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Cracking Ice

By Ranger Steve Mueller

 

It is the time of year when people are thinking of getting on the ice. Polar bears hunt seals from the ice. We hunt fish or maybe just enjoy a walk on open ice of meandering streams or on lakes.

When I lived along the headwaters of the Mississippi River in the section that is classified as “Wild and Scenic,” the river froze thick in winter. We experienced below zero temperatures from about Christmas to mid February. Day temperatures were up to about zero and night temps were -20 F or -30 F except on cold nights when it dropped to -40 F.

I waited for solid ice before venturing out. Unfortunately, some are too anxious. A young father and vice-president of a local bank traveled by snow machine on a lake and never returned. It amazed me that when I would leave Minnesota for a Michigan Thanksgiving, Lake Bemidji was mostly open water. Four days later when I returned, people were driving pickup trucks on the ice to open water. Brave or foolhardy?

Where I lived, I hiked through knee to thigh deep snow to the wild section of the Mississippi. It was a peaceful joy to reach the river. The ice was bare and windswept. Walking was easy. Where shallow snow was present, I could follow fox tracks. The fox knew the easy travel routes. I lived along the first 35 miles of the river between Lake Itasca (the headwaters) and Bemidji. After Lake Bemidji, the river no longer qualified for the Wild and Scenic status. It does remain scenic and many areas still have wild character.

The woods were quiet in winter but red squirrels sometimes chattered at me, common ravens croaked over the forest. Black-capped chickadee, evening grosbeaks, purple finches, common redpolls among others kept me entertained at home feeders. The river was quieter except for occasional conversations it initiated.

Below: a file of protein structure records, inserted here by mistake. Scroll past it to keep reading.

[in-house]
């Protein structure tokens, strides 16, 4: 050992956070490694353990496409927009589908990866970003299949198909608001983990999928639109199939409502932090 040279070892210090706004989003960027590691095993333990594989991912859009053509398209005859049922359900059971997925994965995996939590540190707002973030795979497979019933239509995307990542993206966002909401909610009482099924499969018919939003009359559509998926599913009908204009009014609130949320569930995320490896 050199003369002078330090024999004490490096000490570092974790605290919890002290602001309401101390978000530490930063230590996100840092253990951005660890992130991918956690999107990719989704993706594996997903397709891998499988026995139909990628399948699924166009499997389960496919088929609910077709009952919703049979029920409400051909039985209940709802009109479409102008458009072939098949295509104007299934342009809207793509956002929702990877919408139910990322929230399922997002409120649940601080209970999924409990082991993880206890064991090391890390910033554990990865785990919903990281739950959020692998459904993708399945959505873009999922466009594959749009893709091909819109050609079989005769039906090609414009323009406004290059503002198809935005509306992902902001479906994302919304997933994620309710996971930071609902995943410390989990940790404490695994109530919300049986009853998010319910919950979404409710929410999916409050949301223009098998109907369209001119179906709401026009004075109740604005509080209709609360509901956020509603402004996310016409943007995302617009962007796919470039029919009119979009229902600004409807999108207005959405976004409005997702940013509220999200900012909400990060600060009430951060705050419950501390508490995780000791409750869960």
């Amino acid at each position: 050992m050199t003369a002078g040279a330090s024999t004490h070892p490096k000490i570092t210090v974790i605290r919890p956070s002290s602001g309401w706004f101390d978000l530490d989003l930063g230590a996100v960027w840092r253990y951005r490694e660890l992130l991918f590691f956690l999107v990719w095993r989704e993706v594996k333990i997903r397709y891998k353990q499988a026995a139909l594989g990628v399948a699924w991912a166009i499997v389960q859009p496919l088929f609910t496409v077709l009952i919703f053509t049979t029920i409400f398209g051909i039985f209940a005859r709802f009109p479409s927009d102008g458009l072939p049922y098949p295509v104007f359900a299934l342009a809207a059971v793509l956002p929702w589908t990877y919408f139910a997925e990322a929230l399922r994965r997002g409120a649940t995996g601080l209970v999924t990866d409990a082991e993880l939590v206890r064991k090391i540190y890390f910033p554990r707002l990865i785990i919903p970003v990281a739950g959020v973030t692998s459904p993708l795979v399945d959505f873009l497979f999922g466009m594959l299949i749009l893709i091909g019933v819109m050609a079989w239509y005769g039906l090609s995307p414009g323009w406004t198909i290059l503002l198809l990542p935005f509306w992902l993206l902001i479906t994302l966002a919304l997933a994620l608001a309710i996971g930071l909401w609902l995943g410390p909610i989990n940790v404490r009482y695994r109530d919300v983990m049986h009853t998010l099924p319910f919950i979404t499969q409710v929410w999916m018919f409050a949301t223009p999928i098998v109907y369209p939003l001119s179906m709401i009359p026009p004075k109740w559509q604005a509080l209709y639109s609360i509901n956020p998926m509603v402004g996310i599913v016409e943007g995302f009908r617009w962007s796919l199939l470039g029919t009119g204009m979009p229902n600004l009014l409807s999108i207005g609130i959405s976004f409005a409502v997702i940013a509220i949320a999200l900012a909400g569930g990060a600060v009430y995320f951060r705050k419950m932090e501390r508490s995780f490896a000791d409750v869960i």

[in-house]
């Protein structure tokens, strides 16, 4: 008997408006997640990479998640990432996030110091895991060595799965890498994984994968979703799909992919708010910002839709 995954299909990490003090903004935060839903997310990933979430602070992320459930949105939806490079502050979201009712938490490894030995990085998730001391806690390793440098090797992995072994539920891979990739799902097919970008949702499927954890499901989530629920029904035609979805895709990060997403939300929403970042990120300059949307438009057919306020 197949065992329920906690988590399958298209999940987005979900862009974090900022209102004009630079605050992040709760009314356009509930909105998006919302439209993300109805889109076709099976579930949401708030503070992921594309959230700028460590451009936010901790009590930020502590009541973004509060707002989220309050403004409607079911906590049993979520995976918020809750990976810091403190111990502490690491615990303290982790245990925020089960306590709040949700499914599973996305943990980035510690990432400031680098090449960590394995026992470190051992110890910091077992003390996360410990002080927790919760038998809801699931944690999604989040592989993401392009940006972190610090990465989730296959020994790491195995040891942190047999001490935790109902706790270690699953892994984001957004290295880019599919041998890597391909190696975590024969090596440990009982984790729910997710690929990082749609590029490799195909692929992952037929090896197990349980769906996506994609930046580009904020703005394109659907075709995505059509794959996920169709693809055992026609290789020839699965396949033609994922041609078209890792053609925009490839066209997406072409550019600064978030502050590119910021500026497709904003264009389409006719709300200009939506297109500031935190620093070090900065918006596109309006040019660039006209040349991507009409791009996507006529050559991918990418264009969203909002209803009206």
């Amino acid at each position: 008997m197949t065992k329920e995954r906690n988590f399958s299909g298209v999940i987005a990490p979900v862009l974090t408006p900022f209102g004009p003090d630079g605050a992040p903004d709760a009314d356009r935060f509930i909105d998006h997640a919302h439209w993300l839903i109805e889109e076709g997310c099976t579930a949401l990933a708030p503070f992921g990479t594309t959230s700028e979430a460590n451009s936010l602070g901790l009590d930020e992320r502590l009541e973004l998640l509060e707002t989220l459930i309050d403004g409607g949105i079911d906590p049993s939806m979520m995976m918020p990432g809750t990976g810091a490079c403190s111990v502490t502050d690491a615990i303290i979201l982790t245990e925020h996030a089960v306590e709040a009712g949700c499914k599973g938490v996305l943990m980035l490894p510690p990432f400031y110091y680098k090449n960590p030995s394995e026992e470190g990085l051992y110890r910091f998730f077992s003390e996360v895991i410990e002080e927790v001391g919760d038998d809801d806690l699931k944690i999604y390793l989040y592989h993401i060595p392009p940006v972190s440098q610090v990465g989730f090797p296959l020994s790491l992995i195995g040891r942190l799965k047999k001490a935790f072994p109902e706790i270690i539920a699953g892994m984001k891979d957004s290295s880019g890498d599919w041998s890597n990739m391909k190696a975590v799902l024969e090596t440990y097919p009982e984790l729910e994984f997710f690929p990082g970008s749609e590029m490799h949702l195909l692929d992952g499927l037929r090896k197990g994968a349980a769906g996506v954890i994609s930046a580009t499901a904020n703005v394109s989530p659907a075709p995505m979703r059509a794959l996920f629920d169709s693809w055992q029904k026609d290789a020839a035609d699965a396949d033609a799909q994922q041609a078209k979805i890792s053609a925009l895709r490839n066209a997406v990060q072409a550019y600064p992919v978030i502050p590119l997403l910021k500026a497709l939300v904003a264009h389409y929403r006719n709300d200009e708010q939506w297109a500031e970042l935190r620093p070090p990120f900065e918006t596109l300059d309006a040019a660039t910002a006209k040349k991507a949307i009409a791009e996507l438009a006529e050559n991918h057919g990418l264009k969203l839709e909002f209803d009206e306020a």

The ice was friendly and talked to me. I wondered if it was sending mixed messages but it was not. I would hear loud cracks and snaps. I could peer down 2 to 3 feet into some cracks. The river said it was safe for walking. For that matter it would be safe driving but that section of the river was not accessible to motor vehicles. Not even snow machines accessed the area. That pleased my senses of sight, hearing, and smell. Wild places are best enjoyed when we allow nature to make the sounds, sights, smells, touch textures, and taste. Wild places for nature niches are wonderful for supporting wildlife and for our visits and experiences.

In the southern Michigan climate, ice is more treacherous than where it got cold. Respect nature’s whims for freezing and thawing. Learn to live with nature. The alternative is to die by natural events. Enjoy the coming long or short winter.

One last story. I wondered if the fox I was following was male or female. She eventually told me. She squatted to urinate between her tracks. A male would have lifted a leg to grasses along the riverbank. Read the landscape like a good book and behave appropriately for your safety and the health of wildlife that make it home.

Natural history questions or topic suggestions can be directed to Ranger Steve (Mueller) at the odybrook@chartermi.net Ody Brook, 13010 Northland Dr, Cedar Springs, MI 49319-8433.

 

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